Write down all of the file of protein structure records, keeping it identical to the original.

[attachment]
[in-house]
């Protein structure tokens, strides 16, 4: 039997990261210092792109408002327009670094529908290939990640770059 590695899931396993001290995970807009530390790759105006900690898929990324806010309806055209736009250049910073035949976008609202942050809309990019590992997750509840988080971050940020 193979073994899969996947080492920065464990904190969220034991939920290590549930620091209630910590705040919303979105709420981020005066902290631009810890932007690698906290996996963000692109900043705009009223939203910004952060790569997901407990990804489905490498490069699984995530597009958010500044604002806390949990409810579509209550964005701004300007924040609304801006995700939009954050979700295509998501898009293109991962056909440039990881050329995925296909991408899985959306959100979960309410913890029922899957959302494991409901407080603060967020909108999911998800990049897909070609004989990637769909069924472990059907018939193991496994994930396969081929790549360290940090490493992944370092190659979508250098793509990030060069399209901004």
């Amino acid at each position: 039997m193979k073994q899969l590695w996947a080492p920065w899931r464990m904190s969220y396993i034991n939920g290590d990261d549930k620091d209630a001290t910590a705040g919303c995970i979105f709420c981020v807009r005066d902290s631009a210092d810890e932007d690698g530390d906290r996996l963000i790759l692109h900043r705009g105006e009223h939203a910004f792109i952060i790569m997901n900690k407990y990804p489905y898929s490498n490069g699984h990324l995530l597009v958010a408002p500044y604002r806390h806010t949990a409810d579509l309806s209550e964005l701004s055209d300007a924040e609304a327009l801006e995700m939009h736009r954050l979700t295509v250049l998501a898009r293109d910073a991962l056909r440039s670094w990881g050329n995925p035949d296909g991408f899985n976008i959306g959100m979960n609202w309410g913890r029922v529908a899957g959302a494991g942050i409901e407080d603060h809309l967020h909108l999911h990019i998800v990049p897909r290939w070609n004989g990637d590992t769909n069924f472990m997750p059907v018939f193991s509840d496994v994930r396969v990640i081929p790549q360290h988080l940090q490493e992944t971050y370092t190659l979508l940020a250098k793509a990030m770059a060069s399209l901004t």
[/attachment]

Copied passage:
[in-house]
């Protein structure tokens, strides 16, 4: 039997990261210092792109408002327009670094529908290939990640770059 590695899931396993001290995970807009530390790759105006900690898929990324806010309806055209736009250049910073035949976008609202942050809309990019590992997750509840988080971050940020 193979073994899969996947080492920065464990904190969220034991939920290590549930620091209630910590705040919303979105709420981020005066902290631009810890932007690698906290996996963000692109900043705009009223939203910004952060790569997901407990990804489905490498490069699984995530597009958010500044604002806390949990409810579509209550964005701004300007924040609304801006995700939009954050979700295509998501898009293109991962056909440039990881050329995925296909991408899985959306959100979960309410913890029922899957959302494991409901407080603060967020909108999911998800990049897909070609004989990637769909069924472990059907018939193991496994994930396969081929790549360290940090490493992944370092190659979508250098793509990030060069399209901004």
């Amino acid at each position: 039997m193979k073994q899969l590695w996947a080492p920065w899931r464990m904190s969220y396993i034991n939920g290590d990261d549930k620091d209630a001290t910590a705040g919303c995970i979105f709420c981020v807009r005066d902290s631009a210092d810890e932007d690698g530390d906290r996996l963000i790759l692109h900043r705009g105006e009223h939203a910004f792109i952060i790569m997901n900690k407990y990804p489905y898929s490498n490069g699984h990324l995530l597009v958010a408002p500044y604002r806390h806010t949990a409810d579509l309806s209550e964005l701004s055209d300007a924040e609304a327009l801006e995700m939009h736009r954050l979700t295509v250049l998501a898009r293109d910073a991962l056909r440039s670094w990881g050329n995925p035949d296909g991408f899985n976008i959306g959100m979960n609202w309410g913890r029922v529908a899957g959302a494991g942050i409901e407080d603060h809309l967020h909108l999911h990019i998800v990049p897909r290939w070609n004989g990637d590992t769909n069924f472990m997750p059907v018939f193991s509840d496994v994930r396969v990640i081929p790549q360290h988080l940090q490493e992944t971050y370092t190659l979508l940020a250098k793509a990030m770059a060069s399209l901004t």